The Jolly Rancher has himself a bison.
With their first-round pick in the 2021 NHL entry draft on Friday evening, the Calgary Flames selected Harvard-bound, Chicago Steel (USHL) star Matthew Coronato, who was nicknamed “The Bison” by Steel public address announcers.
“They say it’s cause I go to the net hard and ram like a bison,” the five-foot-10, 183-pound right-winger told reporters after he was picked No. 13 overall.
“It was funny and entertaining.”
Coronato led the USHL with 48 goals in 51 games and was an integral part of the Steel’s Clark Cup title. Despite those gaudy stats, Coronato takes pride in other elements of his game. The New York native finished No. 9 on NHL Central Scouting's list of North American skaters.
“Something that I’m proud of in my game is the ability to play 200 feet,” he said.
“I think I’m competitive in all three zones and contribute in all three zones. I think my work ethic might be my biggest asset.”
That style of play should endear Coronato to Flames head coach Darryl Sutter, whose own nickname is The Jolly Rancher, and fans at the Saddledome.
“He’s a right shot, plays multiple positions,” general manager Brad Treliving said.
“This guy is unique in his ability to score. To us, you add a goal scorer with a motor, a hungry player, really intelligent. He’s not a perimeter guy or a guy who cheats to score. He’s a really well-rounded player, which is unique for someone with his finishing skill.”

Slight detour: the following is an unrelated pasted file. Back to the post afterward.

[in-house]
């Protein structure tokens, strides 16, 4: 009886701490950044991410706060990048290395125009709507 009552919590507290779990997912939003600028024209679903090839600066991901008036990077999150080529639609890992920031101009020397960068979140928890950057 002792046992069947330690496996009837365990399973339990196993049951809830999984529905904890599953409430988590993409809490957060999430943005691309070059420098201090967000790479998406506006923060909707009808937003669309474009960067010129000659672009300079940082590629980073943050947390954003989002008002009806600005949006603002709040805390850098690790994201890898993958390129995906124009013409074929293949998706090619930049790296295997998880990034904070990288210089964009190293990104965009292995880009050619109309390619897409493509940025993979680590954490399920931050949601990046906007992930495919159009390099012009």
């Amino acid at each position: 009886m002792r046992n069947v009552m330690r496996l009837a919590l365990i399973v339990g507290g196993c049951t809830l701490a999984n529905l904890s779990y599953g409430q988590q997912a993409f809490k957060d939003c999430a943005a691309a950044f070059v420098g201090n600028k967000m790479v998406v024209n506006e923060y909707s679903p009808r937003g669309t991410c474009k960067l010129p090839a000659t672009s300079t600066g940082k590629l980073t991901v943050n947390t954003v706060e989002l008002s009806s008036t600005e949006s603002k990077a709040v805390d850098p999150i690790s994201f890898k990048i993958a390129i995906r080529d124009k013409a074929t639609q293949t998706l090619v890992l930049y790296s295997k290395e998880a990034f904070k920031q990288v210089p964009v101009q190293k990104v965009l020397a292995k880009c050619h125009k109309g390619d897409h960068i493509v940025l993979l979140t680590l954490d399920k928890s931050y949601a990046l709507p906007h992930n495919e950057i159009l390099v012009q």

Treliving’s research into Coronato revealed other details.
“There’s a lot of background homework,” he said.
“It kept coming back how popular of a teammate he was. It’s not just a popularity contest. He leads by the way he’s in the gym. He’s a rink rat. He’s there first, he stays late.”
Coronato felt comfortable with the organization in the pre-draft process.
“I definitely loved talking to the Flames before the draft,” Coronato said.
“Their whole staff was really nice. I enjoyed my interviews with them. I did have a sense that they liked me.”
Beyond his style of play, Coronato may also win Flames fans over by who he patterns his game after.
“My favourite guy to watch in the NHL right now is [Calgary native and Tampa Bay Lightning centre] Brayden Point,” he said.
“He’s a really talented player. He has a lot of skill and plays 200 feet and is really smart.”
Before he suits up for the Flames, Coronato will head to Cambridge, Mass., to play for the Harvard Crimson for at least next season.
It’s tough to blame Calgary fans for wincing at that notion, as ghosts of Adam Fox still haunt the franchise.
Fox was originally drafted by the Flames in 2016 and also Harvard-bound. He ultimately refused to sign with Calgary and was dealt to Carolina as part of the 2018 trade that brought Elias Lindholm and Noah Hanifin to the Flames. Fox was then traded to the New York Rangers, his preferred choice, and just won the Norris Trophy as a sophomore.
“I’m sure there’s some sort of narrative with the situation we had previously with a player that was drafted and chose not to come here,” Treliving said.
“At the end of the day, you take the best player and we did a lot of homework with Matt.”
Early in his media avail on Friday night, Coronato quelled any fears Flames fans may have about history repeating itself.
“I don’t have a set plan to stay for four years [at Harvard] at all,” he said.
“I want to play in the NHL and I want to play for the Flames.”